# How to calculate quadcopter lift capabilities?

I'm looking for an equation (or set of equations) that would allow me to predict (with fair accuracy) how heavy a payload a quadcopter is capable of lifting.

I assume the main variables would be the weight of the copter as well as the size + power of the 4 rotors. What general approach can one use to make such a determination?

Similar answer to this post: Choosing motor for a tricopter

This depends on what you want to do with your copter.

Hovering: 100-150 Watt/kg
ScaleFlight: 200-300 Watt/kg
Some chilling acrobatic flight: 350-400 Watt/kg
3D acrobatics 500+ Watt/kg
Hardcore 3D 1000 Watt/kg

Just take your motors and your flight style and you got some values for the max weight of your copter

I also have a source for this but i know only a German one: http://www.heli-planet.de/index.php?section=auslegung_von_e_motoren

This values are pretty accurate. There are mathmatical ways to calculate the lift of your quadrotor but they are a very theoretical approach. You have to think about the enviorment, the wind, air pressure, reaction speed, controlability.

• Wow - thanks @TobiasK (+1)! A few followups for you if you don't mind: (1) Can I just confirm I understand you correctly? Say I want the "Hardcore 3D" flight capability, and let's say that my copter is 5kg. That would be 1000 W/kg * 5 kg = 5000 W, divided by 4 makes roughly 1250 Watts/rotor, correct? (2) Wouldn't propeller length also factor in here? And (3) Does the equation scale by number of rotors? In other words, if I had, say, 8 rotors would I just divide by 8? Thanks again! Jun 9 '15 at 18:04
• Also, now that I'm actually doing the math on paper, are you absolutely sure you're equation is fairly accurate? This means that each rotor would have to supply roughly 1250 Watts of power. I Googled "RC helicopter motor" and randomly found this one whose max power output is only 114 Watts. Is this because a 5kg copter is ridiculously heavy, or have I done the math wrong somewhere? Jun 9 '15 at 18:27
• First comment: (1) yes, (2) sure it depends. You need the right prop size. When you buy a motor you usually get spec sheet where you see the right prop size. (3) just ensure the motors do not interact each other. To the second comment : both the motor is pretty small and five kilos is a lot. I build a quadrocopter with 7000watt motor. This guy lift way more then five kilo. But ensure you are allowed to start quadrocopters this size. Jun 9 '15 at 18:42
• Thanks @TobiasK - (+1 again and green check) - any chance you could send me a link to a 7000 Watt motor? I can't find them anywhere! Thanks again! Jun 9 '15 at 18:44
• www.scorpionsystem.com/catalog/helicopter/motors_4/hk-45_1/HK_4535_500_8/ be very careful with them. this is a lot of power. If you use four of them they can lift a Person. Jun 9 '15 at 18:54

I would go further than TobiasK, even if the order of magnitude is correct.

The main characteristic for a drone dynamic is its Thrust/Weight Ratio (TWR). To be able to fly, your TWR shall at least equal 1. To be able to take off, you need TWR>1. In my opinion, TWR=2 gives a fairly dynamic quadcopter.

For a given propeller, you can get its thrust vs rpm (round per minute) ratio, so you can get the target rpm (if you have 4 motors and want TWR=2, each motor should achieve a thrust equal to half the drone weight). You can also get its torque vs rpm characteristic, and get the mechanic torque you'll get at the target RPM.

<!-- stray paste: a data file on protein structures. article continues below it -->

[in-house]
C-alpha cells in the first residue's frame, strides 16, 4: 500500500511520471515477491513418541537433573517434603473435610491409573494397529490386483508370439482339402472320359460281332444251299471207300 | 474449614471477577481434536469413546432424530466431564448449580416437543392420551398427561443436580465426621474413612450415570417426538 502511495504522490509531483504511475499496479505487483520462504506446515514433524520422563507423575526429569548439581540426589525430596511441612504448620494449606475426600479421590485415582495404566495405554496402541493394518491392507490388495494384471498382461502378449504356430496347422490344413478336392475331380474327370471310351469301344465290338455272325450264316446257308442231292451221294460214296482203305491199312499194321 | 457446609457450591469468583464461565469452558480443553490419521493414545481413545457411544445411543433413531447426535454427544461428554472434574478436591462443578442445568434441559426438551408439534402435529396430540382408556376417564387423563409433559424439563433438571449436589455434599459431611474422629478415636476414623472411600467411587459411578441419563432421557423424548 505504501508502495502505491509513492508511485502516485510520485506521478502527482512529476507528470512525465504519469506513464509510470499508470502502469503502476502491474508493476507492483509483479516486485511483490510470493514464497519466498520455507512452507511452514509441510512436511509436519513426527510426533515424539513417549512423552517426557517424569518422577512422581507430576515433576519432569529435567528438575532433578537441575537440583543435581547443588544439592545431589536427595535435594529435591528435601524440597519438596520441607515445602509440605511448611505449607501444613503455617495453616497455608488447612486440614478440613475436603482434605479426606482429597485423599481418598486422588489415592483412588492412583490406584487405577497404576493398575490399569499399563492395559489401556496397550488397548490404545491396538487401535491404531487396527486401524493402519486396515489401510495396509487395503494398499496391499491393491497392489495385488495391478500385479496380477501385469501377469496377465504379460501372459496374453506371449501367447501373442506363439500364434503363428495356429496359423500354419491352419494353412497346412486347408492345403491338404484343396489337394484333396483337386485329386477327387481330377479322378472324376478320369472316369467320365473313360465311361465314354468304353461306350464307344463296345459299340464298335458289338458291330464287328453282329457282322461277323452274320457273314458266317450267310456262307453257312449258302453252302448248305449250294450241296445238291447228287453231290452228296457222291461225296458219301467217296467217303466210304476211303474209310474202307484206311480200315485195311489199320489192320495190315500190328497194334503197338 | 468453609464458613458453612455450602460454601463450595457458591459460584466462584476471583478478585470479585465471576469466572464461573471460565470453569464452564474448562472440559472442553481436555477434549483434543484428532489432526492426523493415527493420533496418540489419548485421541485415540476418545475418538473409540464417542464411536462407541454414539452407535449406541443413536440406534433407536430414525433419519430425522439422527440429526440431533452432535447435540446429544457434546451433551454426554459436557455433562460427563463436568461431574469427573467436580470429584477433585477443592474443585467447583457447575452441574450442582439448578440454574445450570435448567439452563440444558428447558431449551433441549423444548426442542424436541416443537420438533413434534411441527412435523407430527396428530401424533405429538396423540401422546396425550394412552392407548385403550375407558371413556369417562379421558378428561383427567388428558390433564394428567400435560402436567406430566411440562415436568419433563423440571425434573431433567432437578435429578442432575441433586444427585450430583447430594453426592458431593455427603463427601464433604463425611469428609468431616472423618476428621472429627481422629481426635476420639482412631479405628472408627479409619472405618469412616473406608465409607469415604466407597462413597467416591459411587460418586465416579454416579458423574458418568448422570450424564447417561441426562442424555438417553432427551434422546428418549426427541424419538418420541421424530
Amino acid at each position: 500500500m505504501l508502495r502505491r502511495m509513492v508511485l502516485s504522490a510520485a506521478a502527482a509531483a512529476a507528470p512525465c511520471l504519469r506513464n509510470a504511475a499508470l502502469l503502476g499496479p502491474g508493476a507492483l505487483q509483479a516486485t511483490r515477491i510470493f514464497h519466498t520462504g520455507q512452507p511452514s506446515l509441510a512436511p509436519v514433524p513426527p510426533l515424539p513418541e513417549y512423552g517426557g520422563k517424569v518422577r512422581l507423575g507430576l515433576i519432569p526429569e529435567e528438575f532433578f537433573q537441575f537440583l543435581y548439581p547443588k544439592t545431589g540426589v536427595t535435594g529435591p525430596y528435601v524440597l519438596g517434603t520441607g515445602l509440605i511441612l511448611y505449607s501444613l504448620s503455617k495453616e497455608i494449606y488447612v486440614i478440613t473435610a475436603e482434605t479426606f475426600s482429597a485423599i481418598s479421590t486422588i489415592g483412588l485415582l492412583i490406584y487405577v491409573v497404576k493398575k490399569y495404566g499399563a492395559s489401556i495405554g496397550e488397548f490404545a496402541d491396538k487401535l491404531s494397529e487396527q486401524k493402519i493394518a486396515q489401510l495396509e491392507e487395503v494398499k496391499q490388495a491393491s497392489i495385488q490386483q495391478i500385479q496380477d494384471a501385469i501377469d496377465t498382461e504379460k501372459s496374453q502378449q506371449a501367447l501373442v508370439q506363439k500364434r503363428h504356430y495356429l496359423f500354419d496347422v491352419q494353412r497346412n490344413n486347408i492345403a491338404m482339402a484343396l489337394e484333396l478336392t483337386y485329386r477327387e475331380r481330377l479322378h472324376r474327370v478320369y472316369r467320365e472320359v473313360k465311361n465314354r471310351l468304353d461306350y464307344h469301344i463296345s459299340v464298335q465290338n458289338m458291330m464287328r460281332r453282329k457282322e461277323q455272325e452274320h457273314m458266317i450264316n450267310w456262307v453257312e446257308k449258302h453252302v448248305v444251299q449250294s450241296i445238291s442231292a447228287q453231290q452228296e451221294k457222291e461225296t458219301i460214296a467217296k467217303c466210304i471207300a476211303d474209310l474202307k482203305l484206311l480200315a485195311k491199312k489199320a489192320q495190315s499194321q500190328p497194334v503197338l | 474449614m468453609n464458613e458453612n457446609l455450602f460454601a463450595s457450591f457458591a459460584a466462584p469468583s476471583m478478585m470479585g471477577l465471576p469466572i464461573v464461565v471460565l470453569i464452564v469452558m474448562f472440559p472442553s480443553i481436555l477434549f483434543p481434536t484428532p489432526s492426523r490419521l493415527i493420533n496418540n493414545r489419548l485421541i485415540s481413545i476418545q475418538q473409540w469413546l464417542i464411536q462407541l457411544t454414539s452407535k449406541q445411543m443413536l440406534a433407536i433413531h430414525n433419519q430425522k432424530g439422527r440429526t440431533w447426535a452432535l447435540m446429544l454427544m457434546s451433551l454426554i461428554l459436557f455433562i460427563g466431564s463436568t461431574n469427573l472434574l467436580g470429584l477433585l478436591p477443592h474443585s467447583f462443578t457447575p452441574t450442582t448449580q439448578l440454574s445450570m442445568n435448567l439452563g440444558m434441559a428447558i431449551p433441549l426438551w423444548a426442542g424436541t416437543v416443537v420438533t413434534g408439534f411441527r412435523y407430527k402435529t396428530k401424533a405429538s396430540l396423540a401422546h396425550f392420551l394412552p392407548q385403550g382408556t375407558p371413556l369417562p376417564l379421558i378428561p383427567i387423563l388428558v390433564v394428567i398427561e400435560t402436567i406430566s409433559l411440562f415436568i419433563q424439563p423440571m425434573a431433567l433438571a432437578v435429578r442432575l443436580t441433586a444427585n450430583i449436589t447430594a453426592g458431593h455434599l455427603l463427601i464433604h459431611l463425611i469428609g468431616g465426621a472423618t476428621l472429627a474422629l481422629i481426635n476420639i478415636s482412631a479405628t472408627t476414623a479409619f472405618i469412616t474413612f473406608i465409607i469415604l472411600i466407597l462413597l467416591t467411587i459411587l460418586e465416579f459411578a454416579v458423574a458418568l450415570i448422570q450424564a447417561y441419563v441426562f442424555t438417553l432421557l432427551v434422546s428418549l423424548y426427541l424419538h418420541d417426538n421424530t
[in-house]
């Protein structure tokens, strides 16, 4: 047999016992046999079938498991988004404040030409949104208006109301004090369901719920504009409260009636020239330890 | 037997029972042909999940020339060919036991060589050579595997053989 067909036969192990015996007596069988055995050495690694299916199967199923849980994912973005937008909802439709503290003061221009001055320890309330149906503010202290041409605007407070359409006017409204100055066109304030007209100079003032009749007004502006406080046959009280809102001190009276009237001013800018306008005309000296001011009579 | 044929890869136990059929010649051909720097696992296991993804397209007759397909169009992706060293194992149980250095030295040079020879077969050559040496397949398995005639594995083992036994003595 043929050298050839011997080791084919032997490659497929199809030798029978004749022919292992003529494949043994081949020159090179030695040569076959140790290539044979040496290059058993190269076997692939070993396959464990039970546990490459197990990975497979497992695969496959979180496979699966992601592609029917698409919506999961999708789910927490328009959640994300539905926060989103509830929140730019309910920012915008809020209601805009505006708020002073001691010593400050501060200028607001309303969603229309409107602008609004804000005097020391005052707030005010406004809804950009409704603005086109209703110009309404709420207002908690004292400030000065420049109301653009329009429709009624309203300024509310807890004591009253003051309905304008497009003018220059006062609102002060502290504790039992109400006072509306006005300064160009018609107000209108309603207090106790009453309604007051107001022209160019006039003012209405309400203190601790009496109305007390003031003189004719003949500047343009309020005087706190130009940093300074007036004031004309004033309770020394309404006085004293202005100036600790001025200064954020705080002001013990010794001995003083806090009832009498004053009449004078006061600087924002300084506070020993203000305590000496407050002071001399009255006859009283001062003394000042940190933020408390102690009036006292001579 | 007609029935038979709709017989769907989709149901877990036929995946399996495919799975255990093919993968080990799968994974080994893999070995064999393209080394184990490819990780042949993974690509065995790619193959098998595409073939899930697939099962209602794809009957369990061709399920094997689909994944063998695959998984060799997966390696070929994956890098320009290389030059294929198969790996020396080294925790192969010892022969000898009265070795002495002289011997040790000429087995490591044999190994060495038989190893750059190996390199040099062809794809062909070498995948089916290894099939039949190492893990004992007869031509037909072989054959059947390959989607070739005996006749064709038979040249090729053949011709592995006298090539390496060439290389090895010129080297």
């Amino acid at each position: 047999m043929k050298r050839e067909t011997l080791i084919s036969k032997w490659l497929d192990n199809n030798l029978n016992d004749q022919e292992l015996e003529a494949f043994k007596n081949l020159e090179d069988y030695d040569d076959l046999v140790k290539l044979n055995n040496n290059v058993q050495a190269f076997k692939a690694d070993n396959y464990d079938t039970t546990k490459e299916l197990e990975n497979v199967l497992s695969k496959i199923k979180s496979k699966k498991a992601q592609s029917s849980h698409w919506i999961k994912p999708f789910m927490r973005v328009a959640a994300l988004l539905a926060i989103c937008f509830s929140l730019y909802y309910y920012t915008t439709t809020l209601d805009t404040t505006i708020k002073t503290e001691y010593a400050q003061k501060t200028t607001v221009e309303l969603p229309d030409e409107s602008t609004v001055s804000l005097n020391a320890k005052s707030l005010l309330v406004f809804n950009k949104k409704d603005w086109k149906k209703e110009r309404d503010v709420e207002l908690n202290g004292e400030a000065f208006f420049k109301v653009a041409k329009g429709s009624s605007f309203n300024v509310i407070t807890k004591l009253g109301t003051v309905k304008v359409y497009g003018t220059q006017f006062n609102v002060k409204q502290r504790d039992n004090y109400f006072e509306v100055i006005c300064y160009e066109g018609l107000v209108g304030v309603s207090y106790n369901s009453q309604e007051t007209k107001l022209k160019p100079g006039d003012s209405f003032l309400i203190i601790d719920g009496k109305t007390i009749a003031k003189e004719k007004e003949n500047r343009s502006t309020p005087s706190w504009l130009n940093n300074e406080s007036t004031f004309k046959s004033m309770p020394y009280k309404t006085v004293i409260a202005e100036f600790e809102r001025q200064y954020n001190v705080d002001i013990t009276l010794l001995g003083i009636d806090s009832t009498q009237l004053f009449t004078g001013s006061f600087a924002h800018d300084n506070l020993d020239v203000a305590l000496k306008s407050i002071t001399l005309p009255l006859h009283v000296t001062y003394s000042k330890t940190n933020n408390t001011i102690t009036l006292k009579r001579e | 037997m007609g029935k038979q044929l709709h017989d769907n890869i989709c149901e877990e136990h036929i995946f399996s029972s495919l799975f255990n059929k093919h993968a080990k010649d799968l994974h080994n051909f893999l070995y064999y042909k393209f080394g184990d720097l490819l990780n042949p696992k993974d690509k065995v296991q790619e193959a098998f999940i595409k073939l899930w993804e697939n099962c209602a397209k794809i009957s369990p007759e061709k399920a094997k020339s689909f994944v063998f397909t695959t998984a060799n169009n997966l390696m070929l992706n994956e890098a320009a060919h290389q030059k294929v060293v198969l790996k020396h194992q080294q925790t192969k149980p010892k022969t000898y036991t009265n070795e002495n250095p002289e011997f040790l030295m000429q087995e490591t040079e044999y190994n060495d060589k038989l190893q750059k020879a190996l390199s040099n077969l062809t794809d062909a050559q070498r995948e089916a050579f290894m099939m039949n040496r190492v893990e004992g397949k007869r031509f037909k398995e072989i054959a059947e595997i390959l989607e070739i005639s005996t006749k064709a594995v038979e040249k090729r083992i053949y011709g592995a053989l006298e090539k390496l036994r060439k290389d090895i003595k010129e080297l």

Then you can choose your motor. The target RPM gives you the Kv of your motor. The Kv indicates the amplitude of the back EMF of your motor, according to its rotation speed. If you use a 3S LiPo battery, your battery may drop done to 9.6V, so, if you want to keep your dynamic during the whole flight, you shall choose a motor that may reach the rpm target at 9.6V. Let's say you need 10k rpm to get your TWR=2, your motor's Kv shall be at least 1040 rpm/V. You should choose your Kv a bit higher, as Kv is given with no load, and the actual speed under load is a bit slower.

The output torque of your motor is proportional to the current you feed in. I looked for "quadcopter motor" on google, and quickly found a motor with 1300Kv and 19A max (I don't know this motor and can't say if it's good quality or not). 10k rpm divided by 1300 rpm/V gives 7.7V. 7.7V will be the average voltage at the output of your ESC when driving the motor at 10k rpm. The max current is 19A, this means the maximum power at 10k rpm is 7.7*19=146W. This kind of motor has a typical efficiency around 0.7 when on load (if you take a motor with a much higher Kv, you usually decrease its efficiency on load). Therefore, I expect the output mechanical power to be 100W. Mechanical power is speed times torque (checks the units you uses). The max torque has to be higher than your propeller torque at TWR=2.

"Hardcore 3D" was mentioned. In my opinion, doing intensive 3D flight with a 5kg drone is insane. I think you should target a total weight under 1kg (400g is good for 3D acrobatics). 3D flight faces an other drawback: propellers are usually optimized to run in one way, and you usually want to use it in both, so you'll either have a much poorer TWR in reverse, or have a poorer efficiency in both way (symmetrical and better than a classical propeller in reverse, nonetheless).

Short answer is : it depends. Variables such a motors, propellers and body construction are very important. I have been building drones in my garage as a hobby for years. You'd be surprised what difference can propellers make.

Since building heavy lift drone can be extremely hard, most of people should be satisfied by buying some heavy lift drone. There are several models available on amazon so it's probably good idea to check what market has to offer.